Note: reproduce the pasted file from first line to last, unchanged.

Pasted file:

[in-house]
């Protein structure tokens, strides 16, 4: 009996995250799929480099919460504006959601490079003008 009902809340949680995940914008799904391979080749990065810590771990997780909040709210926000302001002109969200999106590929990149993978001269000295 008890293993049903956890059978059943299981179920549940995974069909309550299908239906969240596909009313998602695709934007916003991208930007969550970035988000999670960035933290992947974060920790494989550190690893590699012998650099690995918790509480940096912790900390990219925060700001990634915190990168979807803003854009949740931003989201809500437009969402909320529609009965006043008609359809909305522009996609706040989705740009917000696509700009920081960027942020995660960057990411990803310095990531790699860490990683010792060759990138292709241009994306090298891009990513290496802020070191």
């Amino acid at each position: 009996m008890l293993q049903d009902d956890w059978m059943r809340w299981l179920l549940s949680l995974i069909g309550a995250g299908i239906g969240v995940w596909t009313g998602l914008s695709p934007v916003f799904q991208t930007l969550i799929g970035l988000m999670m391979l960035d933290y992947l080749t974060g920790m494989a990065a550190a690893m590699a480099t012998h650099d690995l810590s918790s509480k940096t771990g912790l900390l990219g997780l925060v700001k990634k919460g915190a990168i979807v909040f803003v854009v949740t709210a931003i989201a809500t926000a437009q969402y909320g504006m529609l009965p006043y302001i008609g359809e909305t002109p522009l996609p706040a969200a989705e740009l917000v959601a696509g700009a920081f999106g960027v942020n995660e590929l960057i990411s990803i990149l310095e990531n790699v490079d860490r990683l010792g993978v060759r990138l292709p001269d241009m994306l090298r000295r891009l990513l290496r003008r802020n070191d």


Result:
[in-house]
């Protein structure tokens, strides 16, 4: 009996995250799929480099919460504006959601490079003008 009902809340949680995940914008799904391979080749990065810590771990997780909040709210926000302001002109969200999106590929990149993978001269000295 008890293993049903956890059978059943299981179920549940995974069909309550299908239906969240596909009313998602695709934007916003991208930007969550970035988000999670960035933290992947974060920790494989550190690893590699012998650099690995918790509480940096912790900390990219925060700001990634915190990168979807803003854009949740931003989201809500437009969402909320529609009965006043008609359809909305522009996609706040989705740009917000696509700009920081960027942020995660960057990411990803310095990531790699860490990683010792060759990138292709241009994306090298891009990513290496802020070191």
């Amino acid at each position: 009996m008890l293993q049903d009902d956890w059978m059943r809340w299981l179920l549940s949680l995974i069909g309550a995250g299908i239906g969240v995940w596909t009313g998602l914008s695709p934007v916003f799904q991208t930007l969550i799929g970035l988000m999670m391979l960035d933290y992947l080749t974060g920790m494989a990065a550190a690893m590699a480099t012998h650099d690995l810590s918790s509480k940096t771990g912790l900390l990219g997780l925060v700001k990634k919460g915190a990168i979807v909040f803003v854009v949740t709210a931003i989201a809500t926000a437009q969402y909320g504006m529609l009965p006043y302001i008609g359809e909305t002109p522009l996609p706040a969200a989705e740009l917000v959601a696509g700009a920081f999106g960027v942020n995660e590929l960057i990411s990803i990149l310095e990531n790699v490079d860490r990683l010792g993978v060759r990138l292709p001269d241009m994306l090298r000295r891009l990513l290496r003008r802020n070191d």